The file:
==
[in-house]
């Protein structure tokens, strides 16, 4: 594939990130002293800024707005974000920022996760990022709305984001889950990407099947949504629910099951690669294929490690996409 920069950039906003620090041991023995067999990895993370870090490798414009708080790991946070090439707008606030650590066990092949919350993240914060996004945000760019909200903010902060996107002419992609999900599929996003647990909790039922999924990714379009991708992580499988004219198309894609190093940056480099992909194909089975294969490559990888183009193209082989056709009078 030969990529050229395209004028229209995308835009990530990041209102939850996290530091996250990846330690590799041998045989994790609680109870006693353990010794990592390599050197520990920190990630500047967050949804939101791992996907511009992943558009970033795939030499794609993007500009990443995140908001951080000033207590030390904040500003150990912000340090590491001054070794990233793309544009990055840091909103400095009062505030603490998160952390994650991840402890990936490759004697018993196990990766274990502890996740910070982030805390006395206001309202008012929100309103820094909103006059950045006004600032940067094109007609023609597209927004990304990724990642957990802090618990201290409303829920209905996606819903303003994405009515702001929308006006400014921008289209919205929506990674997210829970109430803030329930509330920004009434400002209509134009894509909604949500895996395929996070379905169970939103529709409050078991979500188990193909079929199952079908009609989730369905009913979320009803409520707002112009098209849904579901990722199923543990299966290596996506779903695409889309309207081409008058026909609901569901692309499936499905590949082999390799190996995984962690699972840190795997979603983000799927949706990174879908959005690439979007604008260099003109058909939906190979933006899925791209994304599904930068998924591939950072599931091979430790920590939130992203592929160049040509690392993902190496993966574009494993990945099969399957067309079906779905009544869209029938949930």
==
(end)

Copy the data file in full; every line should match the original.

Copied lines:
[in-house]
């Protein structure tokens, strides 16, 4: 594939990130002293800024707005974000920022996760990022709305984001889950990407099947949504629910099951690669294929490690996409 920069950039906003620090041991023995067999990895993370870090490798414009708080790991946070090439707008606030650590066990092949919350993240914060996004945000760019909200903010902060996107002419992609999900599929996003647990909790039922999924990714379009991708992580499988004219198309894609190093940056480099992909194909089975294969490559990888183009193209082989056709009078 030969990529050229395209004028229209995308835009990530990041209102939850996290530091996250990846330690590799041998045989994790609680109870006693353990010794990592390599050197520990920190990630500047967050949804939101791992996907511009992943558009970033795939030499794609993007500009990443995140908001951080000033207590030390904040500003150990912000340090590491001054070794990233793309544009990055840091909103400095009062505030603490998160952390994650991840402890990936490759004697018993196990990766274990502890996740910070982030805390006395206001309202008012929100309103820094909103006059950045006004600032940067094109007609023609597209927004990304990724990642957990802090618990201290409303829920209905996606819903303003994405009515702001929308006006400014921008289209919205929506990674997210829970109430803030329930509330920004009434400002209509134009894509909604949500895996395929996070379905169970939103529709409050078991979500188990193909079929199952079908009609989730369905009913979320009803409520707002112009098209849904579901990722199923543990299966290596996506779903695409889309309207081409008058026909609901569901692309499936499905590949082999390799190996995984962690699972840190795997979603983000799927949706990174879908959005690439979007604008260099003109058909939906190979933006899925791209994304599904930068998924591939950072599931091979430790920590939130992203592929160049040509690392993902190496993966574009494993990945099969399957067309079906779905009544869209029938949930």